Thu 2/16-Sat 3/11
Human nature means we’re all susceptible to addiction, no matter gender, race or ethnicity. For decades, parents and grandparents whispered about that alky uncle or black sheep cousin who disgraced the family at holidays, while hypocritically pointing fingers at minorities as being predisposed to the bottle, pills or needle.
However, a sea change took place over the past decade regarding the societal issue. For proof, look no further than the number of outer-ring suburbs with top-scoring schools hosting drug seminars to alert parents about the mainly heroin epidemic that’s sweeping the area.
With this in mind, perhaps no other play speaks to the now more than Robert O’Hara’s brand-new production Barbecue. Cleveland Public Theatre is staging the regional premiere of the dark comedy February 16 through March 11 in historic Gordon Square Theatre.
Directing the play is Cleveland Public Theatre’s associate artistic director Beth Wood, who previously helmed a 2012 production of O’Hara’s Antebellum. CoolCleveland talked to the veteran director about this sizzling play.
First of all, tell us why you’re excited about Cleveland Public Theatre’s regional premiere of Barbecue.
I’m a huge fan of Robert O’Hara. I love all of his work, but particularly with Barbecue. It’s such a unique take on a social conversation about addiction and family relationships. It’s about how two very different families can have the same experience. Just the way Robert does that. I don’t want to give too much away because there’s a lot of surprises in the play, but the way he reveals this conversation is really unique in form and it’s also intensely funny. So often when we talk about addiction, it’s a really heavy topic and it should be. But the way it’s discussed in this play is really, really funny and not in a disrespectful or light way. It’s in a really human way. Just like how we as a family or as a society kind of encounter the challenges of our loved ones.
Can you compare it to anything else seen in pop culture?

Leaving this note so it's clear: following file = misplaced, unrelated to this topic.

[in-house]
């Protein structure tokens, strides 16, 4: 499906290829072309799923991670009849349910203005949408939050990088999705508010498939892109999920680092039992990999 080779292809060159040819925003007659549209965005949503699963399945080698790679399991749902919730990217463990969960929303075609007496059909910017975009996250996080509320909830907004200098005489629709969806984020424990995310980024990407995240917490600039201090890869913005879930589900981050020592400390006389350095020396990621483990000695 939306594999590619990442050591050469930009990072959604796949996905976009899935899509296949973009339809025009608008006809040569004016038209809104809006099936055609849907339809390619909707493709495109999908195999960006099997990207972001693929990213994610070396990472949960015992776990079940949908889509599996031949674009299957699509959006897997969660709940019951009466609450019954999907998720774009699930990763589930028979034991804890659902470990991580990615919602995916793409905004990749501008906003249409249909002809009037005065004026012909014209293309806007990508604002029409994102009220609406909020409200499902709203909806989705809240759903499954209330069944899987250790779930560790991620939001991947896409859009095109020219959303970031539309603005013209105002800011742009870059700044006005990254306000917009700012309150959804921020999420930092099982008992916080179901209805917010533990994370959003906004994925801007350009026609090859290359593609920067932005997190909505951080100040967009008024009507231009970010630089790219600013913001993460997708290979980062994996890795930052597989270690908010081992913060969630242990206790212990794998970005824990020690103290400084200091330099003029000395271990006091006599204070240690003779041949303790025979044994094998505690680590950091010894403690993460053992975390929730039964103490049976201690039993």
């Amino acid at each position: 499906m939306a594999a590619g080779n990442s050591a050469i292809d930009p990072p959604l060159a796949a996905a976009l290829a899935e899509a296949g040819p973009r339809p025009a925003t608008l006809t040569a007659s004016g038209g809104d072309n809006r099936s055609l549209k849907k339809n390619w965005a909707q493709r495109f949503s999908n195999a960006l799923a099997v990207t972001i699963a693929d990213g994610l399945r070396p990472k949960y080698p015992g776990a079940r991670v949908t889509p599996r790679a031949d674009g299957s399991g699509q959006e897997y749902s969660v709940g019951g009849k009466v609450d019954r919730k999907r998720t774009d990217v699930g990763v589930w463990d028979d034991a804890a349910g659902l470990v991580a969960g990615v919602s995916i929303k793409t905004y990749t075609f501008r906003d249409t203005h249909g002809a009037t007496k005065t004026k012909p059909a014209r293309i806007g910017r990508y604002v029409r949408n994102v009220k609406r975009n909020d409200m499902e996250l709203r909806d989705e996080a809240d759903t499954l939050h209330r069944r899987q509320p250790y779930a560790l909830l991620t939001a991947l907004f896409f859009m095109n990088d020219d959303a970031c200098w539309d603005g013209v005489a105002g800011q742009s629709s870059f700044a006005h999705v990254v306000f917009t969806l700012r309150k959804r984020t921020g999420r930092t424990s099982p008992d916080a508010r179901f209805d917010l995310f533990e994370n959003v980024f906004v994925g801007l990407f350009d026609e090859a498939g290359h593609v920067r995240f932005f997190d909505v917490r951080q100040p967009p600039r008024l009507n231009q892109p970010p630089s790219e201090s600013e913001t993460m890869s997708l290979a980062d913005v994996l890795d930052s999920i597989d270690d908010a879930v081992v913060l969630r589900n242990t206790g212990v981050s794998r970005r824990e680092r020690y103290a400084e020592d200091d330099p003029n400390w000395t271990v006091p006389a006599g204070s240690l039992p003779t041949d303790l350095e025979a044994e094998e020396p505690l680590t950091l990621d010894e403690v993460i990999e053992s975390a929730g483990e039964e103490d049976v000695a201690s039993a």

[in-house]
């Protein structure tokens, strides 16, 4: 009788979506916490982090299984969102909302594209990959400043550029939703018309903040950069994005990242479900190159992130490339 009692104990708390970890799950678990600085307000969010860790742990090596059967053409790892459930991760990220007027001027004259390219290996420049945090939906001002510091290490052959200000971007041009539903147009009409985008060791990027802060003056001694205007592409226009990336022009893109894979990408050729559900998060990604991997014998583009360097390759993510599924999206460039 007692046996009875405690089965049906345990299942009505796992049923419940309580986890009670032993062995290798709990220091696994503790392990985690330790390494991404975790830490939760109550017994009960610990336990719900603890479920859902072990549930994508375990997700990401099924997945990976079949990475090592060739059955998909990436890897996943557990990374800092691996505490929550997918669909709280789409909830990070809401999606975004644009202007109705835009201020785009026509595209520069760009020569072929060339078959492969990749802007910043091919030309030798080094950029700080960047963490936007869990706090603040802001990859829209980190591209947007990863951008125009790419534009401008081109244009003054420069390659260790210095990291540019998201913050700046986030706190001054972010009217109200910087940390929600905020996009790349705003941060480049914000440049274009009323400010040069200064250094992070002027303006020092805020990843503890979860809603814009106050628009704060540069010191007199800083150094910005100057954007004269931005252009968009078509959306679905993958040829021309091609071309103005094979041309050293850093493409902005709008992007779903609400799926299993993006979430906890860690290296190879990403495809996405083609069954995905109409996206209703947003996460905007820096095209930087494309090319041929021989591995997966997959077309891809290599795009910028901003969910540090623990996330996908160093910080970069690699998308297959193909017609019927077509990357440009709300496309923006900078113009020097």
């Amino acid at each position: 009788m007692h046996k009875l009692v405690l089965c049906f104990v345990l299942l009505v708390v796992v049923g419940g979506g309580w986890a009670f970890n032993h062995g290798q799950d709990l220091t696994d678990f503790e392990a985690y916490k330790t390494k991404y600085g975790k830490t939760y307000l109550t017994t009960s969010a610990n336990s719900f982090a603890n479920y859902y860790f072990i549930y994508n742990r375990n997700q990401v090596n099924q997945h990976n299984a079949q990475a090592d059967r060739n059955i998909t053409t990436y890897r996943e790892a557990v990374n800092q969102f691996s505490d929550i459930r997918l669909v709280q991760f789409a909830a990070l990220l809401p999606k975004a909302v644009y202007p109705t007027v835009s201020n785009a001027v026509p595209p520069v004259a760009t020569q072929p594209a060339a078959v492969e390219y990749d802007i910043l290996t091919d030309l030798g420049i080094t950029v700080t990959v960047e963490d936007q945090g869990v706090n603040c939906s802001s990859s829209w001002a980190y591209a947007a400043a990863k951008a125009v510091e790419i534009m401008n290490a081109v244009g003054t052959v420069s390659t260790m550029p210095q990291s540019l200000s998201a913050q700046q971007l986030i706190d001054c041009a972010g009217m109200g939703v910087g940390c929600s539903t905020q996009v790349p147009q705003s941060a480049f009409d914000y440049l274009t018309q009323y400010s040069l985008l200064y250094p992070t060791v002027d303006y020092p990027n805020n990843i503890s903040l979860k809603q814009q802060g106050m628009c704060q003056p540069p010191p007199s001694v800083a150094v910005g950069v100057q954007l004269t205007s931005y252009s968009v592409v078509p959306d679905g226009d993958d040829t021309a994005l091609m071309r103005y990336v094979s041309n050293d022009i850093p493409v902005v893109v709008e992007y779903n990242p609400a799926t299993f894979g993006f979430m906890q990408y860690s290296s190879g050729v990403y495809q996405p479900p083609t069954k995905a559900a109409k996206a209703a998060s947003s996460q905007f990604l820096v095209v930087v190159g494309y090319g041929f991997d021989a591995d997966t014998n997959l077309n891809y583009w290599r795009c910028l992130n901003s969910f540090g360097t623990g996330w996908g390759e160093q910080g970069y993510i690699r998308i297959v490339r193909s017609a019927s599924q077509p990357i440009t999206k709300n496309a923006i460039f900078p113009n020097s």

Something I often think about with this play is Showtime’s Shameless. We have this incredible dysfunctional family that has experienced so many different challenges with addiction and sometimes we find ourselves laughing out loud at William H. Macy as he’s exemplifying this horrible addictive behavior, but we still laugh. There’s something about that quality of laughing at tragedy that this play is kind of similar to. It kind of plays in that same world as Shameless.
What’s unique about O’Hara’s approach is it tackles addiction through a race lens.
There are four scenes: The white family tells the story in the first scene and third scene, and the black family tells the story in the second and fourth scene. What makes it so compelling is that the language doesn’t change, but the interpretation of these different human beings is extraordinarily different between each family. For me, what that kind of highlights is no matter what our upbringing might be or what culture we call home, we all have shared experiences. It also highlights how we as a society have a tendency to look at issues of addiction and how until recently with the heroin epidemic, drug addictions specifically, were really portrayed by the media as a black problem. I think the heroin epidemic has changed that narrative in some respect. It’s really looking at how it makes us kind of reflect in on how we see addiction and how there’s not a difference between cultures. It’s a shared experience of the society.
After being, if you will, barbecued by this dark comedy, what do you hope people talk about long after they’ve left the Cleveland Public Theatre production?
We should be walking away feeling like we do have this shared story and that we have this obsession with watching these shows like Intervention, where we watch this family do an intervention on this addict. And we watch that for entertainment. Isn’t that disturbing a little?
Finally, how does Barbecue epitomize the spirit of Cleveland Public Theatre?
Cleveland Public Theatre is really committed to telling the stories that we believe our community has a stake in or needs to hear. By that I mean our whole community — the neighbors that surround us, and maybe their neighbors on the other side of town. I think especially in our current world, it’s imperative that we ask hard questions of ourselves and of each other. Cleveland Public Theatre is really committed to that mission of using art to make us look inward and thereby expanding our empathetic muscle, our human nature of empathizing with someone else, seeing someone else’s point of view. That’s what the arts can do.